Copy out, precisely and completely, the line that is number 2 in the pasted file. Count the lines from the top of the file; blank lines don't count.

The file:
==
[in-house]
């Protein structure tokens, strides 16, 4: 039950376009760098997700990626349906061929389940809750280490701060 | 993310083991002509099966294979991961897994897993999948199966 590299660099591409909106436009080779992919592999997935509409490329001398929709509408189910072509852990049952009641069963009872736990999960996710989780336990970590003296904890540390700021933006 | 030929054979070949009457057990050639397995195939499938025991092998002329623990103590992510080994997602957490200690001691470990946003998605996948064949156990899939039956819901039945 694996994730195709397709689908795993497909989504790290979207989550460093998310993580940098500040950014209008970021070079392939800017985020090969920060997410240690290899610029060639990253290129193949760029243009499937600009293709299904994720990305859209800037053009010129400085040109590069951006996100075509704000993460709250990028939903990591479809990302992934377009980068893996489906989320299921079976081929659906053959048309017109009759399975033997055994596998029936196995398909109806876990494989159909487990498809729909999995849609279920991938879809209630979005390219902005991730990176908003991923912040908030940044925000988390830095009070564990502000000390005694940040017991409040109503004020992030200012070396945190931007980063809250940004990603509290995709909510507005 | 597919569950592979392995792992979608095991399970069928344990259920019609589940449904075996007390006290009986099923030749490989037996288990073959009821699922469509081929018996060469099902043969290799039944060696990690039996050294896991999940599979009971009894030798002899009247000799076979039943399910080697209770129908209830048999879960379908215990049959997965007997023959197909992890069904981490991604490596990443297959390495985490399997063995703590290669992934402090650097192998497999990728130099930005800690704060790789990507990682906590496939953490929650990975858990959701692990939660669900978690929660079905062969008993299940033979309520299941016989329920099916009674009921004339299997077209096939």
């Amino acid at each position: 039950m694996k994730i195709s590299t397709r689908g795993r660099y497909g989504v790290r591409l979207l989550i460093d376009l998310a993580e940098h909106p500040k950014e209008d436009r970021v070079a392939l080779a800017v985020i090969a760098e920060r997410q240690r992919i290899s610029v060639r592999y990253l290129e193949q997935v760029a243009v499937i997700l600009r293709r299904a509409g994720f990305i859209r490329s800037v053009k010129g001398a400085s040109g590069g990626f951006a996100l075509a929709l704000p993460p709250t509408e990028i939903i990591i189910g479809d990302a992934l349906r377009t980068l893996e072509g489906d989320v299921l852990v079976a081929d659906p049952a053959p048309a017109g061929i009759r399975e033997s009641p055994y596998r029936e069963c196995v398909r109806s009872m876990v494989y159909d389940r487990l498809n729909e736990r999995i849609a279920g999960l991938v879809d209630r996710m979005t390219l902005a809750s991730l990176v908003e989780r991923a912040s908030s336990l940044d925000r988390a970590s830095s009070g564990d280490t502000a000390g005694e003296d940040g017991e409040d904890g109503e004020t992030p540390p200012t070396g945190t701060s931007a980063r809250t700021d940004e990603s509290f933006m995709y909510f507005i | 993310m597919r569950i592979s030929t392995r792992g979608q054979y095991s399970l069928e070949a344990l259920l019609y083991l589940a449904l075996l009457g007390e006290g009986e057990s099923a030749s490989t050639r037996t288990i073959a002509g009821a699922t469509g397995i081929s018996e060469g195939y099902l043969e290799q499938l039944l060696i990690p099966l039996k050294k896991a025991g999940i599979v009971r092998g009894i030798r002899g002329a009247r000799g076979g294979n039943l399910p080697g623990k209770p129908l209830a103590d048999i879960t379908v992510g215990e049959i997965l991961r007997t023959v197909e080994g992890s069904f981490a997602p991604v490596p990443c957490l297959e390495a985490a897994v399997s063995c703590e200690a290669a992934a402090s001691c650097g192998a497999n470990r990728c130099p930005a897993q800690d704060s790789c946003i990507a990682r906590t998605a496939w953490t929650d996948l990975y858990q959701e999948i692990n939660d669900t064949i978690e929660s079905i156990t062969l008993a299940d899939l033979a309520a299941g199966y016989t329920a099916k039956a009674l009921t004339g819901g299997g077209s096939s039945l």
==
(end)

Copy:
């Protein structure tokens, strides 16, 4: 039950376009760098997700990626349906061929389940809750280490701060 | 993310083991002509099966294979991961897994897993999948199966 590299660099591409909106436009080779992919592999997935509409490329001398929709509408189910072509852990049952009641069963009872736990999960996710989780336990970590003296904890540390700021933006 | 030929054979070949009457057990050639397995195939499938025991092998002329623990103590992510080994997602957490200690001691470990946003998605996948064949156990899939039956819901039945 694996994730195709397709689908795993497909989504790290979207989550460093998310993580940098500040950014209008970021070079392939800017985020090969920060997410240690290899610029060639990253290129193949760029243009499937600009293709299904994720990305859209800037053009010129400085040109590069951006996100075509704000993460709250990028939903990591479809990302992934377009980068893996489906989320299921079976081929659906053959048309017109009759399975033997055994596998029936196995398909109806876990494989159909487990498809729909999995849609279920991938879809209630979005390219902005991730990176908003991923912040908030940044925000988390830095009070564990502000000390005694940040017991409040109503004020992030200012070396945190931007980063809250940004990603509290995709909510507005 | 597919569950592979392995792992979608095991399970069928344990259920019609589940449904075996007390006290009986099923030749490989037996288990073959009821699922469509081929018996060469099902043969290799039944060696990690039996050294896991999940599979009971009894030798002899009247000799076979039943399910080697209770129908209830048999879960379908215990049959997965007997023959197909992890069904981490991604490596990443297959390495985490399997063995703590290669992934402090650097192998497999990728130099930005800690704060790789990507990682906590496939953490929650990975858990959701692990939660669900978690929660079905062969008993299940033979309520299941016989329920099916009674009921004339299997077209096939």